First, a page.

2) Don't waste your money on a closed-loop water cooler - if you're going to water cool, do it all the way, because the only reason is to get extreme overclocks on everything.

3) Get an SSD. That's the best thing you can do for a computer right now, be it gaming or otherwise. Don't necessarily put the games he plays the MOST on it... though I know that's counterintuitive. Put the games he plays often, that have long loading screens or load times, on it. MMOs especially gain a HUGE benefit here - loading between zones takes milliseconds, instead of minutes.



First of all, sorry for going off on you a little bit back there... I had just gotten home from work. I teach profoundly gifted high schoolers, a lot of whom are extremely rich and extremely spoiled. One of them today tried to buy an 'A' off of me.


Second of all, if you're trying to get your kid into system building, here are two big things to do. Both of them are making him work for the computer, not just the money. This will make him appreciate it more, because it was a labour from his own hands.

First of all, make him buy a part. Choosing parts for an entire rig is overwhelming, but give him a budget, and let him loose on Newegg to find, say, a graphics card. My dad did that with me when I wanted an upgrade, and it made me feel more connected to my computer... I had something to do with it. (I still have that ancient card around here somewhere; it's got good memories connected with it.)

Secondly, don't build the computer for him. I know it can be overwhelming when you don't know what you're doing, but again, this will make him feel like it's HIS. Have him watch a video on youtube (I like NCIX Tech Tips' video), to learn the basics. Then sit there with him as he puts it together. Don't touch the computer, but give him help when he needs it.

I'm an English teacher, but I teach a auxiliary computer science class as an elective. In it we cover basic computer maintenance, debugging, and so forth, and for their final, I have them do what I outlined above, either with their own computer or with one of the school's. They LOVE it, and learn so much more from it than they would otherwise, and be more competent in the world - computer maintenance is as important a skill now as car maintenance was 30 years ago.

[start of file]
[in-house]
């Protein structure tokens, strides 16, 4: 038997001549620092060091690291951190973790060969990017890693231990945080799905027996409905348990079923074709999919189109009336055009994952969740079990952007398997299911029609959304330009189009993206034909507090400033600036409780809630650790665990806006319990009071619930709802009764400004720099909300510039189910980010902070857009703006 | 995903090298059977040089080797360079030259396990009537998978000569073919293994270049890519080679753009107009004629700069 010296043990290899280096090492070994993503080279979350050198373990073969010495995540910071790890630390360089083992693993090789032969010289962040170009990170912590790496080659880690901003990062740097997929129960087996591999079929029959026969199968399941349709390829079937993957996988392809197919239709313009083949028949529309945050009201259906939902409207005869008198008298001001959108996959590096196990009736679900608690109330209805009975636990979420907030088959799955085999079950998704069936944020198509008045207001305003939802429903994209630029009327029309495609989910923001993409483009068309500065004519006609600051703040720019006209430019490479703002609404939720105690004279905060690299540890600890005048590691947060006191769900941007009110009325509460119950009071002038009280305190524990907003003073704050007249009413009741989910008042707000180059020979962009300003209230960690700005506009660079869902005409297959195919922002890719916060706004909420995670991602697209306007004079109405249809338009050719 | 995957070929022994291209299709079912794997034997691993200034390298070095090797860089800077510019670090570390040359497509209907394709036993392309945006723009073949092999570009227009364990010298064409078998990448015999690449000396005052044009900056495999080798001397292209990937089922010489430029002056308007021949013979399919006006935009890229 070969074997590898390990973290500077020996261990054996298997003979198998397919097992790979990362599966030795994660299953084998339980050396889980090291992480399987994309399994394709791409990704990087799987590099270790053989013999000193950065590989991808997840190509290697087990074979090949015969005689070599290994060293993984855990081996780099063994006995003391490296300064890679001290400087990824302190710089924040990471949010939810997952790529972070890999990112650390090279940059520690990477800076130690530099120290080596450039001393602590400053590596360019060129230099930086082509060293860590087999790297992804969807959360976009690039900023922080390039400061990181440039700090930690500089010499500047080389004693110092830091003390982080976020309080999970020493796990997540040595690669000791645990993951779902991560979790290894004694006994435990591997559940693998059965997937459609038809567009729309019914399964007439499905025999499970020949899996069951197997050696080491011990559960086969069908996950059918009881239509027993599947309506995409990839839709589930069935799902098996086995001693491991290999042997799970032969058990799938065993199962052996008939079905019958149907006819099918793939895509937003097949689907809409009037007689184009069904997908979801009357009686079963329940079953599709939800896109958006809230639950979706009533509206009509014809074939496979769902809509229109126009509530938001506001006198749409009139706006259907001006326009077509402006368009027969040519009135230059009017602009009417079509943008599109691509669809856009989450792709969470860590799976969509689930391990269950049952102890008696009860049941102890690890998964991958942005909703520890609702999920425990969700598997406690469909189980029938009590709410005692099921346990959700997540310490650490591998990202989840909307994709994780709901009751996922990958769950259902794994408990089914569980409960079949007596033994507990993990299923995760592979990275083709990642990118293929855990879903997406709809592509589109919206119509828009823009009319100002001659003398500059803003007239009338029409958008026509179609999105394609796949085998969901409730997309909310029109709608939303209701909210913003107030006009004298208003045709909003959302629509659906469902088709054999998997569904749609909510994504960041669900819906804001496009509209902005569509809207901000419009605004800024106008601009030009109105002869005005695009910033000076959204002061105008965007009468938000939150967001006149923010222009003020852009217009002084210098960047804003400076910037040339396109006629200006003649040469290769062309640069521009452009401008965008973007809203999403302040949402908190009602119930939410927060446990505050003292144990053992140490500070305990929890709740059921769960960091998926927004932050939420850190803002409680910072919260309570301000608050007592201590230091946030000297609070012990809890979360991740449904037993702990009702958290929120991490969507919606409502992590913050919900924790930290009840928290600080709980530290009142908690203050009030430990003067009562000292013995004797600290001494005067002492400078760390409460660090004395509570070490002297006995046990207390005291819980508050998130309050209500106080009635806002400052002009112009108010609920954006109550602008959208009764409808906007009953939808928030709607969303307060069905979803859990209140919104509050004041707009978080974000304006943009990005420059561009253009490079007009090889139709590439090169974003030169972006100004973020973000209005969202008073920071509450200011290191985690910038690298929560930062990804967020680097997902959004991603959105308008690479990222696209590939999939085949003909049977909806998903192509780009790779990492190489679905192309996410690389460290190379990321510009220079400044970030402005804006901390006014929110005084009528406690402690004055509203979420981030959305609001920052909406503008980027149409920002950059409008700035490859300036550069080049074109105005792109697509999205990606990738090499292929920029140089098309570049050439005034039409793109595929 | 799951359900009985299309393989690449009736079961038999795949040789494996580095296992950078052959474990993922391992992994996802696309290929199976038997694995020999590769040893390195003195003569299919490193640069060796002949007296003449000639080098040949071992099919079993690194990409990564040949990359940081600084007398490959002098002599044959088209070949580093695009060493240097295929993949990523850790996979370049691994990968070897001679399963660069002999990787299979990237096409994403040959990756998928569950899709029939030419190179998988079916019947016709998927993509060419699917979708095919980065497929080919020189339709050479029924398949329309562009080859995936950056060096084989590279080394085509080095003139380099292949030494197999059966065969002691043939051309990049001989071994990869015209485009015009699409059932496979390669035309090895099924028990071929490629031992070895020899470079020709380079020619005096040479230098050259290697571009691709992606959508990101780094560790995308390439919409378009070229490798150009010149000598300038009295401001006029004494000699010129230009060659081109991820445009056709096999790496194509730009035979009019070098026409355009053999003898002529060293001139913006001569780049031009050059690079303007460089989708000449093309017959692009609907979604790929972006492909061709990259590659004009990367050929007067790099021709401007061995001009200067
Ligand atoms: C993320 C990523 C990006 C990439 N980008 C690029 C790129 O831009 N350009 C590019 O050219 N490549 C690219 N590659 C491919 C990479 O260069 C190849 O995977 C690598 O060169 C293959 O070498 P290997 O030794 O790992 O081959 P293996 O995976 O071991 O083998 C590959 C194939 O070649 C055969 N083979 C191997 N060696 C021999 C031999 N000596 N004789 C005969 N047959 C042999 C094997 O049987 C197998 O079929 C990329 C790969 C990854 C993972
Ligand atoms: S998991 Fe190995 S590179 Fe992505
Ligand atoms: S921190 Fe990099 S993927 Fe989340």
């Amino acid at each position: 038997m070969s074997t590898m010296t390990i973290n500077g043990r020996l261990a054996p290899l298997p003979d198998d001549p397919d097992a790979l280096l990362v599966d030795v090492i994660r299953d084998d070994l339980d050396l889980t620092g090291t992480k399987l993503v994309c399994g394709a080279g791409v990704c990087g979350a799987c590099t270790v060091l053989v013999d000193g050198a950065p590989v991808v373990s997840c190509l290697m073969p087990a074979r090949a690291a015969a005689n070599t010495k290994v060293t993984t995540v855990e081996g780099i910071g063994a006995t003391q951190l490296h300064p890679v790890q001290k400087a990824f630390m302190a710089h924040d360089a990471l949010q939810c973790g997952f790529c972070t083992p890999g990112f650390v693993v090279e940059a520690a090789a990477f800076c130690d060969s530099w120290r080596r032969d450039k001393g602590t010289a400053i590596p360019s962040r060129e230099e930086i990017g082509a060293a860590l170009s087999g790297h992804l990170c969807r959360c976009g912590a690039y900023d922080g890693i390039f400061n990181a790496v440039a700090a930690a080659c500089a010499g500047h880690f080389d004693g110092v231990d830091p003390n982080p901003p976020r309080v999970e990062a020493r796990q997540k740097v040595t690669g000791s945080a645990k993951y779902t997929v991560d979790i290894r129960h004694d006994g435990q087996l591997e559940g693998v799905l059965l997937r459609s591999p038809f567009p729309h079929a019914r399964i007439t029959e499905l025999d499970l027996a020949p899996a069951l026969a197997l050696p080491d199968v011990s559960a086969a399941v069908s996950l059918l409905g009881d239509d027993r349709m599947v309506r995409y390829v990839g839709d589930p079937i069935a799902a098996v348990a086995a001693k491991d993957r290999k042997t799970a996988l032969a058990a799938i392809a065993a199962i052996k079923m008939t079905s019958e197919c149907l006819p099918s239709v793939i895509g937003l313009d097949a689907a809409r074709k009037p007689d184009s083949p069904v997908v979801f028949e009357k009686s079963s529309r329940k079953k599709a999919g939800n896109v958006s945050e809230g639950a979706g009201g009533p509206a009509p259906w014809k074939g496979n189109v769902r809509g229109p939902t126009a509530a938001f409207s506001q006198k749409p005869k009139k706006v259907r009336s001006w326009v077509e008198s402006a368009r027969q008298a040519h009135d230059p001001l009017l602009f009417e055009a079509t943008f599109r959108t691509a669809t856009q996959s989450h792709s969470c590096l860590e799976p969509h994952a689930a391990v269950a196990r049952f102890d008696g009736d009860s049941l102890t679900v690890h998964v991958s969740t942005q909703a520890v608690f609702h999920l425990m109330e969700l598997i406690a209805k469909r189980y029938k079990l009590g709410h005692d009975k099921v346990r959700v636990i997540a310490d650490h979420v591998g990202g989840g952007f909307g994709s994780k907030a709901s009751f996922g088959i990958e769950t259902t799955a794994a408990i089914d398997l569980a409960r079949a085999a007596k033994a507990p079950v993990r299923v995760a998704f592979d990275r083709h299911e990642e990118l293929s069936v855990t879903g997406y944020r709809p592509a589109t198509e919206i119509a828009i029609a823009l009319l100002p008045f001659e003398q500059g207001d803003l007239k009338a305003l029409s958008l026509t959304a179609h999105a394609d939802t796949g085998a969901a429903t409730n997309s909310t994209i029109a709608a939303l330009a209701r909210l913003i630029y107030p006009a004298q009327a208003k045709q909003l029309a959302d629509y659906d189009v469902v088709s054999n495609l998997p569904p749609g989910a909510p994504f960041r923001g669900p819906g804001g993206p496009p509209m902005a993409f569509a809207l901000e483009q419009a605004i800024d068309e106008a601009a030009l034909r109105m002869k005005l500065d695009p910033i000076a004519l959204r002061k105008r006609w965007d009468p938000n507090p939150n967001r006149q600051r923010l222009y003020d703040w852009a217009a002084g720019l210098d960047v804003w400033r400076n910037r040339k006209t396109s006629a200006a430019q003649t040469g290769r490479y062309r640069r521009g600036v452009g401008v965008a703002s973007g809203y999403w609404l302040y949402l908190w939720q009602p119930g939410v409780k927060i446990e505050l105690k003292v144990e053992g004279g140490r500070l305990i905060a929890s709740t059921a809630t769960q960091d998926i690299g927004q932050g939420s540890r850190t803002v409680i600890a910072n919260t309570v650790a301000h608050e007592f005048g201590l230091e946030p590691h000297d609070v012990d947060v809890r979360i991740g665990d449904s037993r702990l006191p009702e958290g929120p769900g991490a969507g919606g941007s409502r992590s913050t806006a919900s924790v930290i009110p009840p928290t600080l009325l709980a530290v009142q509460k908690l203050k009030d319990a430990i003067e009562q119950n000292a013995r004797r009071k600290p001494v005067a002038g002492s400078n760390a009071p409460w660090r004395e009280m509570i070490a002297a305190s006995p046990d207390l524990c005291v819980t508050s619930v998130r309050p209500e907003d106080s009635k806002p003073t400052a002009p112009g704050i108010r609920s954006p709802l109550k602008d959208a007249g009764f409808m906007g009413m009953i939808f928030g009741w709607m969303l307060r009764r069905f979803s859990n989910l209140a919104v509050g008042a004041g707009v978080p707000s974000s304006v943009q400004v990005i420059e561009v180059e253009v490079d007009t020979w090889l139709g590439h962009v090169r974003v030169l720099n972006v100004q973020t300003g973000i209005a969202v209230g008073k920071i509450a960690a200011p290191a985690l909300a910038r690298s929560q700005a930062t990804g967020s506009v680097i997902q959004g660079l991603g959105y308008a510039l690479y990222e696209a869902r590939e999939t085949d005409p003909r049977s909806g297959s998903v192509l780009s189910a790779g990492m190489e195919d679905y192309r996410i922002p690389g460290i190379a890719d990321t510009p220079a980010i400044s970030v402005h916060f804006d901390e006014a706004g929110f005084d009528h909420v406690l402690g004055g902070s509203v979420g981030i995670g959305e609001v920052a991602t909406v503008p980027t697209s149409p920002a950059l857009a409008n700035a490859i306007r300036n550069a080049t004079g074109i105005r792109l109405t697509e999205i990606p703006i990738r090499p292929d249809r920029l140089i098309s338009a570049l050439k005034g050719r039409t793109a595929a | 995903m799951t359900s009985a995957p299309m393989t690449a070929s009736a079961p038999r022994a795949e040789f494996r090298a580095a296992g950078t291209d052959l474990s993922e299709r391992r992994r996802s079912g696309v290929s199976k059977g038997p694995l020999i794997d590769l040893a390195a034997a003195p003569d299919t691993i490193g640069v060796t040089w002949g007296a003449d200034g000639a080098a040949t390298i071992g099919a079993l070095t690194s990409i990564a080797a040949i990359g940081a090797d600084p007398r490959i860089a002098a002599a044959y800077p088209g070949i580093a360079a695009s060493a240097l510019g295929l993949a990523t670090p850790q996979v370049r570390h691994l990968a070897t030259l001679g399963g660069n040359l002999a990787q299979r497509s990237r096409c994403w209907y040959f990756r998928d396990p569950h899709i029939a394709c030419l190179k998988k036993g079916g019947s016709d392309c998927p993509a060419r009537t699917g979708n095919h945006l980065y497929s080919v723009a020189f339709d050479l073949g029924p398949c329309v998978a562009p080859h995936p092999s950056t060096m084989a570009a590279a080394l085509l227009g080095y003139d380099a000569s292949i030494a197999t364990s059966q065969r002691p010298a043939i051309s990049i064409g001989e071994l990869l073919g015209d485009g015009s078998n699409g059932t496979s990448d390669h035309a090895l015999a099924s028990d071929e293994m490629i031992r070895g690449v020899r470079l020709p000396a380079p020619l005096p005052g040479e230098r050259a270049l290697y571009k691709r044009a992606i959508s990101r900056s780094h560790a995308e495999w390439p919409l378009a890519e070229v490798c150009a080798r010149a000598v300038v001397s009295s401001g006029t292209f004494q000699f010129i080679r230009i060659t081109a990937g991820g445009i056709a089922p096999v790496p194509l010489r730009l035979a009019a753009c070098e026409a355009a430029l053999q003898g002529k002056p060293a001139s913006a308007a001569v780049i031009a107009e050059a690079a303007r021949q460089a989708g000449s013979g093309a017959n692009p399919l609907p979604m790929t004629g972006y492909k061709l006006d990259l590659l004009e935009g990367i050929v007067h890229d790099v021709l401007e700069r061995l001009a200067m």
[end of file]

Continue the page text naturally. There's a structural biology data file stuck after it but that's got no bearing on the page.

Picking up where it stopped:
Thanks for the advice. A lot of what you suggest is exactly what I'm up to. He has been researching the pieces and using the part picker to come up with something within his budget. The reason for the percentages was to work out approx what price range he should be looking at for each piece - no point selecting a CPU/MB only to find out he couldn't afford a GPU. There seems to be a many inter-relationships between the bits - we needed a place to start.

I've suggested he save enough for the whole kit before buying anything. I've got an old desktop that we no longer use that I'm planning to set him loose on over the next few weeks so he can see how it all fits together.
October 13, 2012 2:10:51 PM

peter_4059 said:
Thanks for all the responses - I have a few more questions:

1. I was thinking we should go for a Z77 chipset - I think one of the suggestions above was for H77 - are there any pros/cons of either?

2. In terms of MB selection I was basing the ASRock decision on this review:

http://www.tomshardware.com/reviews/z77-extreme6-z77a-g...